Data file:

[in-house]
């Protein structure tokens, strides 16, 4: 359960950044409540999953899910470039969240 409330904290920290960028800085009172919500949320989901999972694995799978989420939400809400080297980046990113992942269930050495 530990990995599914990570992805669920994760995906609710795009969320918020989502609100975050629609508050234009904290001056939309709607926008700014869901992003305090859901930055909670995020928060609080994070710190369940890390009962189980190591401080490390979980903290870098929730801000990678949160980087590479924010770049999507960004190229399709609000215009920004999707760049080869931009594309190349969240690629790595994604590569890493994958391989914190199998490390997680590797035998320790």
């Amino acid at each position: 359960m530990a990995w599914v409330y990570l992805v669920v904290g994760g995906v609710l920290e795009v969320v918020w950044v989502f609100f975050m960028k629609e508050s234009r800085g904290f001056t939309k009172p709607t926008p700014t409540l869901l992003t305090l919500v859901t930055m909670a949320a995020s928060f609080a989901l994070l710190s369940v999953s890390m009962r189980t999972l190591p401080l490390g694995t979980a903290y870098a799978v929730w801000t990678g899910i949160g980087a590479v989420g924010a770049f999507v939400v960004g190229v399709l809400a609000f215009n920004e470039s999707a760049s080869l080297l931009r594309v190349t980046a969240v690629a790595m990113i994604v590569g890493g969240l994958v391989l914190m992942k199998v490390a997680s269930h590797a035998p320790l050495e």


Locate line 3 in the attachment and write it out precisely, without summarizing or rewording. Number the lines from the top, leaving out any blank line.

């Amino acid at each position: 359960m530990a990995w599914v409330y990570l992805v669920v904290g994760g995906v609710l920290e795009v969320v918020w950044v989502f609100f975050m960028k629609e508050s234009r800085g904290f001056t939309k009172p709607t926008p700014t409540l869901l992003t305090l919500v859901t930055m909670a949320a995020s928060f609080a989901l994070l710190s369940v999953s890390m009962r189980t999972l190591p401080l490390g694995t979980a903290y870098a799978v929730w801000t990678g899910i949160g980087a590479v989420g924010a770049f999507v939400v960004g190229v399709l809400a609000f215009n920004e470039s999707a760049s080869l080297l931009r594309v190349t980046a969240v690629a790595m990113i994604v590569g890493g969240l994958v391989l914190m992942k199998v490390a997680s269930h590797a035998p320790l050495e």